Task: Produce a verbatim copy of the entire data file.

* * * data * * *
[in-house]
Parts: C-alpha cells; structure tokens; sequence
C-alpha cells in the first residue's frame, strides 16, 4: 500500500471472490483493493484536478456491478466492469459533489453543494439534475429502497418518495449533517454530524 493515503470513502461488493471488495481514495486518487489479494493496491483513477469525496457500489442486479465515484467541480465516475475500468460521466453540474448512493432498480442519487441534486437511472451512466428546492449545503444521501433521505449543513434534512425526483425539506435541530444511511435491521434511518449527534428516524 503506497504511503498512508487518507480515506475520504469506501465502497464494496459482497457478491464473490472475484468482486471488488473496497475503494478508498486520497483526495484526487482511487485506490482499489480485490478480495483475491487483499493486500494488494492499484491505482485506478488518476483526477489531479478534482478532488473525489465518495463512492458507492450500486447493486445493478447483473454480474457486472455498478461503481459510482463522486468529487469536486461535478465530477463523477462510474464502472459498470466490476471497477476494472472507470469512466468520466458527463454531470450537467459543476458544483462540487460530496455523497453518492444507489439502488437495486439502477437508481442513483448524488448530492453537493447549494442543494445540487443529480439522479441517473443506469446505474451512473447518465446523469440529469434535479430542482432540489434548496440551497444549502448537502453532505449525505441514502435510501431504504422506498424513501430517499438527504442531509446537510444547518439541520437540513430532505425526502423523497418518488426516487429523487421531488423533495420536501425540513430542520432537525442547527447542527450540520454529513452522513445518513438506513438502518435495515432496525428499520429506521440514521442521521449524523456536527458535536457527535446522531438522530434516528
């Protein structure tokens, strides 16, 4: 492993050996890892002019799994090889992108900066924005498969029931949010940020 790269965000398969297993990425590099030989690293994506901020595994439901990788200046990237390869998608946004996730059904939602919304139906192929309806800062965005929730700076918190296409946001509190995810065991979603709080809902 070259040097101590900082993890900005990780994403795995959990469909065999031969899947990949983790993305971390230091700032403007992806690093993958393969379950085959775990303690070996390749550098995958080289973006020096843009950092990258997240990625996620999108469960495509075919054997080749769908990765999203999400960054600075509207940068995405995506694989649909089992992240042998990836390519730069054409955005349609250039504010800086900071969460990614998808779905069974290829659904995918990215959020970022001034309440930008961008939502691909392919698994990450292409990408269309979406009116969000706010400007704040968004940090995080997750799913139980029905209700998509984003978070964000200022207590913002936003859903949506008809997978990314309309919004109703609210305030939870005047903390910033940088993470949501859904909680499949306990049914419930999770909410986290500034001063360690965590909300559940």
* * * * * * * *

[in-house]
Parts: C-alpha cells; structure tokens; sequence
C-alpha cells in the first residue's frame, strides 16, 4: 500500500471472490483493493484536478456491478466492469459533489453543494439534475429502497418518495449533517454530524 493515503470513502461488493471488495481514495486518487489479494493496491483513477469525496457500489442486479465515484467541480465516475475500468460521466453540474448512493432498480442519487441534486437511472451512466428546492449545503444521501433521505449543513434534512425526483425539506435541530444511511435491521434511518449527534428516524 503506497504511503498512508487518507480515506475520504469506501465502497464494496459482497457478491464473490472475484468482486471488488473496497475503494478508498486520497483526495484526487482511487485506490482499489480485490478480495483475491487483499493486500494488494492499484491505482485506478488518476483526477489531479478534482478532488473525489465518495463512492458507492450500486447493486445493478447483473454480474457486472455498478461503481459510482463522486468529487469536486461535478465530477463523477462510474464502472459498470466490476471497477476494472472507470469512466468520466458527463454531470450537467459543476458544483462540487460530496455523497453518492444507489439502488437495486439502477437508481442513483448524488448530492453537493447549494442543494445540487443529480439522479441517473443506469446505474451512473447518465446523469440529469434535479430542482432540489434548496440551497444549502448537502453532505449525505441514502435510501431504504422506498424513501430517499438527504442531509446537510444547518439541520437540513430532505425526502423523497418518488426516487429523487421531488423533495420536501425540513430542520432537525442547527447542527450540520454529513452522513445518513438506513438502518435495515432496525428499520429506521440514521442521521449524523456536527458535536457527535446522531438522530434516528
């Protein structure tokens, strides 16, 4: 492993050996890892002019799994090889992108900066924005498969029931949010940020 790269965000398969297993990425590099030989690293994506901020595994439901990788200046990237390869998608946004996730059904939602919304139906192929309806800062965005929730700076918190296409946001509190995810065991979603709080809902 070259040097101590900082993890900005990780994403795995959990469909065999031969899947990949983790993305971390230091700032403007992806690093993958393969379950085959775990303690070996390749550098995958080289973006020096843009950092990258997240990625996620999108469960495509075919054997080749769908990765999203999400960054600075509207940068995405995506694989649909089992992240042998990836390519730069054409955005349609250039504010800086900071969460990614998808779905069974290829659904995918990215959020970022001034309440930008961008939502691909392919698994990450292409990408269309979406009116969000706010400007704040968004940090995080997750799913139980029905209700998509984003978070964000200022207590913002936003859903949506008809997978990314309309919004109703609210305030939870005047903390910033940088993470949501859904909680499949306990049914419930999770909410986290500034001063360690965590909300559940």